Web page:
According to Gay- Lussac’s law,

Q 2. If an ideal gas is taken in a closed container at an initial pressure of and a temperature of . Calculate the final temperature of the gas in when the gas is pressurised to .

Answer: According to the given data;

Initial pressure of the gas

Initial temperature

Final pressure of the gas

Final temperature

According to Gay- Lussac’s law,

Q 3. The pressure exerted by of an ideal gas at a temperature in a vessel of volume is . When the temperature is increased by degrees at the same volume, pressure increases by . Calculate the temperature in degrees celsius.

(Molecular weight of the gas )

Answer: According to the given data;

Initial pressure of the gas

Initial temperature of an ideal gas

Final pressure of the gas Initial pressure Increase in the pressure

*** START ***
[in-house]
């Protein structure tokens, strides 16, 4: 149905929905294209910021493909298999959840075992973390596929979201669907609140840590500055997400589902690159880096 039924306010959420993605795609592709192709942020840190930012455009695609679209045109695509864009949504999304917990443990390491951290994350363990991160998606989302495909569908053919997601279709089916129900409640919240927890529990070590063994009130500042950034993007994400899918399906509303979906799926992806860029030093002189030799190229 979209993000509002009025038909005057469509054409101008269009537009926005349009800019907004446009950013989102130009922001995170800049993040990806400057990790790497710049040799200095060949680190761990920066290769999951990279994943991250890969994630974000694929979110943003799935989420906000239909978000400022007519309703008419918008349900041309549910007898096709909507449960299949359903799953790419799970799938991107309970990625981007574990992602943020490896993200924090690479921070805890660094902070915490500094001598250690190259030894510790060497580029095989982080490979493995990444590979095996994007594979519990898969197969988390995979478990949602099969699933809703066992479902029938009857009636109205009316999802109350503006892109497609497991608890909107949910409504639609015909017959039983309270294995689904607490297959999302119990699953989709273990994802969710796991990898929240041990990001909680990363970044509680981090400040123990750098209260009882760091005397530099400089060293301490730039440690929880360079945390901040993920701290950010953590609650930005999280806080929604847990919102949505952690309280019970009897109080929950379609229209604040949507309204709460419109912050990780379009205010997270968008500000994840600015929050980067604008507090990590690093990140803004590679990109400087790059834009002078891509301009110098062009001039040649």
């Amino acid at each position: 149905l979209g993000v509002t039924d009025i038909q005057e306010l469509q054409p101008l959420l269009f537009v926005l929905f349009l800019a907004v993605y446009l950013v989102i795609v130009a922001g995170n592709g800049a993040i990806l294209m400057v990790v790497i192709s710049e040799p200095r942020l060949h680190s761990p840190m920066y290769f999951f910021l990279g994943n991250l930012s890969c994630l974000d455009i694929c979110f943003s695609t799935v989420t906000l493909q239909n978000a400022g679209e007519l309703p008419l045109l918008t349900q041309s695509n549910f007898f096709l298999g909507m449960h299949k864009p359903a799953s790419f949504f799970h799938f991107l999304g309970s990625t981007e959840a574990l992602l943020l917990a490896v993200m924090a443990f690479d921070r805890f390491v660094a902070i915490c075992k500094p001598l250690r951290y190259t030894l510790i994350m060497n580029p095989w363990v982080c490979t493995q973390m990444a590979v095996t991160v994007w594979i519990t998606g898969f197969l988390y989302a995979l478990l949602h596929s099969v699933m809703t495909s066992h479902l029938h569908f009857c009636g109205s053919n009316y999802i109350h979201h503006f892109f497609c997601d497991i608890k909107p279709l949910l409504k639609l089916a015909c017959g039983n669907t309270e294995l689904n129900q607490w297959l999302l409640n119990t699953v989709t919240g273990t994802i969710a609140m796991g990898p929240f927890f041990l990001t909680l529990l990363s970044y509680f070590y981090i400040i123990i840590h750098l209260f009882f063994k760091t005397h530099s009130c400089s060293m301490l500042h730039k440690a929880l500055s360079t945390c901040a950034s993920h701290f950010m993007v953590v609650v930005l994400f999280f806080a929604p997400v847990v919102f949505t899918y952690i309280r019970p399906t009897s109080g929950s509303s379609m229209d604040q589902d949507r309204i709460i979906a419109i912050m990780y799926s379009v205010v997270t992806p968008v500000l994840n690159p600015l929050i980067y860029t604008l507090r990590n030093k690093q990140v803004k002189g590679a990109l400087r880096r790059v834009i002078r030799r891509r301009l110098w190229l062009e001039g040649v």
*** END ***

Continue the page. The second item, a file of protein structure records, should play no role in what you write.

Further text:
Initial temperature of an ideal gas

According to Gay- Lussac’s law,

Q 4. For the plot given below, pressure is related to temperature in the following way:

where is to be measured in and is to be measured in .

The slope of the curve given in the plot of is:

a.
b.
c.
d.

According to the given data;

We know the general equation of a straight line is

Where, and represent the co-ordinate axis, represents the slope of the curve and represents the intercept on axis.

Now, according to the equation given in the question;

If we compare these two equations, we can say;

Intercept and Solpe

According to Gay-Lussac’s law,

If we compare equation and we get;

Q 1.What will happen when an aerosol bottle like a deodorant bottle will be exposed to heat?
Answer: When an aerosol bottle like a deodorant bottle is exposed to heat the pressure inside the bottle increases due to an increase in the temperature as per Gay-Lussac’s law and once the threshold is reached it gets exploded. To prevent this it is recommended to keep the aerosol bottles away from the heat.

Q 2. What is the significance of Gay- Lussac’s law in firing a bullet?